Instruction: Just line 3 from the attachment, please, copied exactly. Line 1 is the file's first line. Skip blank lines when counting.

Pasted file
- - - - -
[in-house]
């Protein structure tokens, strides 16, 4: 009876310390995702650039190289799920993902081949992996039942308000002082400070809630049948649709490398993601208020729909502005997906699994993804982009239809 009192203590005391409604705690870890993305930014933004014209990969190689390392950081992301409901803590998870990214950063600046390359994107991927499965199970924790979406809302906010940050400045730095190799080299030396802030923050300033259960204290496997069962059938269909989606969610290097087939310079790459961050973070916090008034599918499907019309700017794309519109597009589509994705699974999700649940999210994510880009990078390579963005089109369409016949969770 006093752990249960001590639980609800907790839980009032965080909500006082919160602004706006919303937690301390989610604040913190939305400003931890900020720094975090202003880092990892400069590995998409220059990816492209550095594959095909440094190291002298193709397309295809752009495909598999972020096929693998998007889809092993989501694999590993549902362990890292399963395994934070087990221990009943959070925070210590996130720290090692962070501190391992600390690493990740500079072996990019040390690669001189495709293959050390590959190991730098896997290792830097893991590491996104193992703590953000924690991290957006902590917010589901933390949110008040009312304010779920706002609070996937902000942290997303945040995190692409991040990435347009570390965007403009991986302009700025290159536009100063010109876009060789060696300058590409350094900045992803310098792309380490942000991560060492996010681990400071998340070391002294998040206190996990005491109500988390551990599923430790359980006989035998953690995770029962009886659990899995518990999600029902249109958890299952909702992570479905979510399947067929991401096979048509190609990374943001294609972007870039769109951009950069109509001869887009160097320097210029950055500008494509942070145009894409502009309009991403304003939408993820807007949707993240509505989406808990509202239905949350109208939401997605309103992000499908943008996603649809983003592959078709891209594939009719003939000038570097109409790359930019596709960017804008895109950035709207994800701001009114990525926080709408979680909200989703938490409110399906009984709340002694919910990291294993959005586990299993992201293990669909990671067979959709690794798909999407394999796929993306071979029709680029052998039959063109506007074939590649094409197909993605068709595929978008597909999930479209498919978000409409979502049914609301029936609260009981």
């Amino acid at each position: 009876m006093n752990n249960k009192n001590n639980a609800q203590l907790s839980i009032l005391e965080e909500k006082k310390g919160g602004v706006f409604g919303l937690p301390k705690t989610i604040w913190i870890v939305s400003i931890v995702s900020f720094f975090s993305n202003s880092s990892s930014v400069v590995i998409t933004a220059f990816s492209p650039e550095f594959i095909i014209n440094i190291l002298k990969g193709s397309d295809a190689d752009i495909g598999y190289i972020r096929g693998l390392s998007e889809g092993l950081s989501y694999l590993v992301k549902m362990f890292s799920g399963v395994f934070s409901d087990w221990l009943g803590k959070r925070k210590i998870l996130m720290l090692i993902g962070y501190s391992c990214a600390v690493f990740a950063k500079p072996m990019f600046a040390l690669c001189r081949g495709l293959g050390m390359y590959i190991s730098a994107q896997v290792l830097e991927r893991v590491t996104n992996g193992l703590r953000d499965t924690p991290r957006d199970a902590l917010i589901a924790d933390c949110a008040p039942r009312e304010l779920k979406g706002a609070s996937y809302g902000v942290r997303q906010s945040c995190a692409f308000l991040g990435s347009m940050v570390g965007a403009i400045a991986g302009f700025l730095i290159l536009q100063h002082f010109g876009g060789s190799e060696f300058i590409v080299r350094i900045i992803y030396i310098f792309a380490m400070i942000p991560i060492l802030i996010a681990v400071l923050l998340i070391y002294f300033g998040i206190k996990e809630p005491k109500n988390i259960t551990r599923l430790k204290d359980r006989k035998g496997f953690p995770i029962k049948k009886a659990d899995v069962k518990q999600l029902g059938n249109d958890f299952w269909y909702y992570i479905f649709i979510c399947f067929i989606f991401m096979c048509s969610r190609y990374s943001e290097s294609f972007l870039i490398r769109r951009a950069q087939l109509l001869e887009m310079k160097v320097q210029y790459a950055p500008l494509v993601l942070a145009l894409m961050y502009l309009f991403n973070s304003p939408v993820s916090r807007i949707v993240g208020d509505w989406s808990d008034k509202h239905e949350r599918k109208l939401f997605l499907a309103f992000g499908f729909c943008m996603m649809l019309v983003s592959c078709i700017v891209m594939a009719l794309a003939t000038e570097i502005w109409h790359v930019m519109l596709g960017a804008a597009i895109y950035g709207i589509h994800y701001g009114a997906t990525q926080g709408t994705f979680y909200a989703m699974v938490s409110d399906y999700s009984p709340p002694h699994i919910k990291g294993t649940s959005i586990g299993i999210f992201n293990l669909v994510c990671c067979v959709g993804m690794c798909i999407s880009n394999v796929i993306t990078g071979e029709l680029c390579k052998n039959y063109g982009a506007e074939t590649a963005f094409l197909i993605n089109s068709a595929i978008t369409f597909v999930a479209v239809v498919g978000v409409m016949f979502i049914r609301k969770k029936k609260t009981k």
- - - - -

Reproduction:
């Amino acid at each position: 009876m006093n752990n249960k009192n001590n639980a609800q203590l907790s839980i009032l005391e965080e909500k006082k310390g919160g602004v706006f409604g919303l937690p301390k705690t989610i604040w913190i870890v939305s400003i931890v995702s900020f720094f975090s993305n202003s880092s990892s930014v400069v590995i998409t933004a220059f990816s492209p650039e550095f594959i095909i014209n440094i190291l002298k990969g193709s397309d295809a190689d752009i495909g598999y190289i972020r096929g693998l390392s998007e889809g092993l950081s989501y694999l590993v992301k549902m362990f890292s799920g399963v395994f934070s409901d087990w221990l009943g803590k959070r925070k210590i998870l996130m720290l090692i993902g962070y501190s391992c990214a600390v690493f990740a950063k500079p072996m990019f600046a040390l690669c001189r081949g495709l293959g050390m390359y590959i190991s730098a994107q896997v290792l830097e991927r893991v590491t996104n992996g193992l703590r953000d499965t924690p991290r957006d199970a902590l917010i589901a924790d933390c949110a008040p039942r009312e304010l779920k979406g706002a609070s996937y809302g902000v942290r997303q906010s945040c995190a692409f308000l991040g990435s347009m940050v570390g965007a403009i400045a991986g302009f700025l730095i290159l536009q100063h002082f010109g876009g060789s190799e060696f300058i590409v080299r350094i900045i992803y030396i310098f792309a380490m400070i942000p991560i060492l802030i996010a681990v400071l923050l998340i070391y002294f300033g998040i206190k996990e809630p005491k109500n988390i259960t551990r599923l430790k204290d359980r006989k035998g496997f953690p995770i029962k049948k009886a659990d899995v069962k518990q999600l029902g059938n249109d958890f299952w269909y909702y992570i479905f649709i979510c399947f067929i989606f991401m096979c048509s969610r190609y990374s943001e290097s294609f972007l870039i490398r769109r951009a950069q087939l109509l001869e887009m310079k160097v320097q210029y790459a950055p500008l494509v993601l942070a145009l894409m961050y502009l309009f991403n973070s304003p939408v993820s916090r807007i949707v993240g208020d509505w989406s808990d008034k509202h239905e949350r599918k109208l939401f997605l499907a309103f992000g499908f729909c943008m996603m649809l019309v983003s592959c078709i700017v891209m594939a009719l794309a003939t000038e570097i502005w109409h790359v930019m519109l596709g960017a804008a597009i895109y950035g709207i589509h994800y701001g009114a997906t990525q926080g709408t994705f979680y909200a989703m699974v938490s409110d399906y999700s009984p709340p002694h699994i919910k990291g294993t649940s959005i586990g299993i999210f992201n293990l669909v994510c990671c067979v959709g993804m690794c798909i999407s880009n394999v796929i993306t990078g071979e029709l680029c390579k052998n039959y063109g982009a506007e074939t590649a963005f094409l197909i993605n089109s068709a595929i978008t369409f597909v999930a479209v239809v498919g978000v409409m016949f979502i049914r609301k969770k029936k609260t009981k």